Effort and participation grades are typical weighted categories for educators to evaluate student characteristics that enhance learning, life skills, and overall success (Isnawati & Saukah, 2017). Students’ effort prioritizes learning and life skills such as respect for others, initiative in the learning process, and the ability to self-advocate and show academic responsbility. Participation is often directly connected to attentiveness, preparness, and engagement in the classroom. While both categories include essential criteria for successful academic and life outcomes, they each represent different abilities to learn and grow as students and future contributing citizens.
Non-academic grades have a purpose in motivating students and appreciating their efforts in the learning process. The evaluation of life skills such as effort and participation enhance student accountability and increase focus on future contribution to the community. However, one must also acknowledge that the use of non-academic grades can play a part in widening the achievement gap by giving students a false sense of achievement (TNTP, 2018). Grading policies that include non-academic grades are grounded in noble purpose, but blur the lines of academic proficiency.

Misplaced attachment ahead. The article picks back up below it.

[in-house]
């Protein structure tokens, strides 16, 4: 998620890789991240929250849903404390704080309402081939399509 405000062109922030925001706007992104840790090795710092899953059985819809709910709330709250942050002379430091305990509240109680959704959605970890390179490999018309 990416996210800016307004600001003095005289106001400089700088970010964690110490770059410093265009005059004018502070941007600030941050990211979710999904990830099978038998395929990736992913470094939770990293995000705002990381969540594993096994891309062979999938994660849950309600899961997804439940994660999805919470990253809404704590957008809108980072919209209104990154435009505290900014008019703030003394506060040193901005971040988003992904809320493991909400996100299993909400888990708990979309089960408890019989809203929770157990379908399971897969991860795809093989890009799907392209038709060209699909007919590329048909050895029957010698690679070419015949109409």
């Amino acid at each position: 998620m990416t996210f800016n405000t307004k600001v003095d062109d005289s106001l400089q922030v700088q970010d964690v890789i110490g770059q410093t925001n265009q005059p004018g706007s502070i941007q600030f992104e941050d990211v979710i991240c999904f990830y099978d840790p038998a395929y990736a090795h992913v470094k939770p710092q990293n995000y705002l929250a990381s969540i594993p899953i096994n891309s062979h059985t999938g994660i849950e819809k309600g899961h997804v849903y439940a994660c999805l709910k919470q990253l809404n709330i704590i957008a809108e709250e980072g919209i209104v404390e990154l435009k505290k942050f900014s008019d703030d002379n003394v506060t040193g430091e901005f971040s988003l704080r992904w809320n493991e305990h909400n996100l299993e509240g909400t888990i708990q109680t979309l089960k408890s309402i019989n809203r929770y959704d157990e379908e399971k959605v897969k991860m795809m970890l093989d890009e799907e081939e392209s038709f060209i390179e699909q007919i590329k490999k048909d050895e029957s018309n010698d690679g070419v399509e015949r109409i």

Isnawati, I., Saukah, A. (2017). Teachers’ grading decision making. TEFLIN Journal, 28(2), 155-169.
Stiggins, R. (2008) Assessment manifesto: A call for the development of balanced assessment systems. ETS Assessment Training Institute.
The New Teacher Project (TNTP). (2018). The Opportunity Myth. Retrieved from https://tntp.org